Wednesday, November 14, 2007
Main Street Flushing South of The Subway
I'm still not sure what the fan in the suspension system of my car does, but according to the little light on the dashboard, it needed to be replaced and I was car less. The good news: Tuesday was beautiful, I had a little time after working in Flushing, and I strolled North on Main Street towards the 7 train, looking to shop.
Although people associate Flushing with its Chinatown (and to a lesser extent the Koreatown centered on Union Street), as you go further South there is a small but vibrant Afghani, Pakistani and Indian area featuring clothing, videos and groceries. I stopped in Patel Brother's, about 6 blocks South of Roosevelt Avenue, where I bought some spices, papadum and rather tasty figs (Aahy Barah Brand). They also had a good selection of vegetables, rice (including SUV sized bags). One day, I will do an extensive examination of the different types of papadum: he number they sell is mind numbing. Most of the other stores on the strip appeared to be Afghani in origin.
Having enjoyed my little Southeast excursion, I soon realized how far Chinatown had extended since my last walk a few years ago. Within a block of Patels' Chinatown clearly began, mostly as a series of non food businesses with Chinese signs. But food loomed. In the interest of trying something new, I went to Pho Thanh Hu'o'ng, on the corner of Maple Avenue and Main Street (718-359-1120). The place was bustling at 1:30 PM: I got the last table. On the menu: Vietnamese dishes made by an all Chinese staff. I think I sat down because it sort of reminded me of Pho 32, the Vietnamese Restaurant near Madison Square Garden run by a Korean staff. In a similar vein, Thanh Huong signs are all in Chinese and somewhat mangled English. The only Vietnamese is on the condiments. Unfortunately, while perfectly acceptable, the Pho was not the best I have had (although it was quite edible) and I would certainly not recommend going there with all of the other excellent eating options in the neighborhood.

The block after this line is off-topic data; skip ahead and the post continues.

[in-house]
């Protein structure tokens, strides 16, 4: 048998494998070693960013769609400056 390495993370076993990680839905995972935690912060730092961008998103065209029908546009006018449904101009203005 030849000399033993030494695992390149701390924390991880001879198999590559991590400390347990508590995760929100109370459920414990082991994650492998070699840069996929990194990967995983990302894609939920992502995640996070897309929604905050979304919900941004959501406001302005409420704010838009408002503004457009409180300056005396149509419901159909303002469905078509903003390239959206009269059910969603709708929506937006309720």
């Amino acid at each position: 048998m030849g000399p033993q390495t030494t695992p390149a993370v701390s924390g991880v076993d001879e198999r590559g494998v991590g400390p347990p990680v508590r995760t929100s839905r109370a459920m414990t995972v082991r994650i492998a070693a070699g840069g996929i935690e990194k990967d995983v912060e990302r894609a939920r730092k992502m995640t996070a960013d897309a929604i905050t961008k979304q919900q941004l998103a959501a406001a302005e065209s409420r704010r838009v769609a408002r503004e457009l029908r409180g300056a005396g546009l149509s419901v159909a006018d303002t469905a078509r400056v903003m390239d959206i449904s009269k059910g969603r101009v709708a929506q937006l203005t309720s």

My final stop was a photo shop, for $7 passport photos. I look lovely.
Although I will be happy to get my car, as the 7 train is no way to get home on a regular basis, it was great to walk through Main Street. And I didn't even get a chance to get to the large Chinese Supermarkets. To get that many groceries home, I'll need to drive.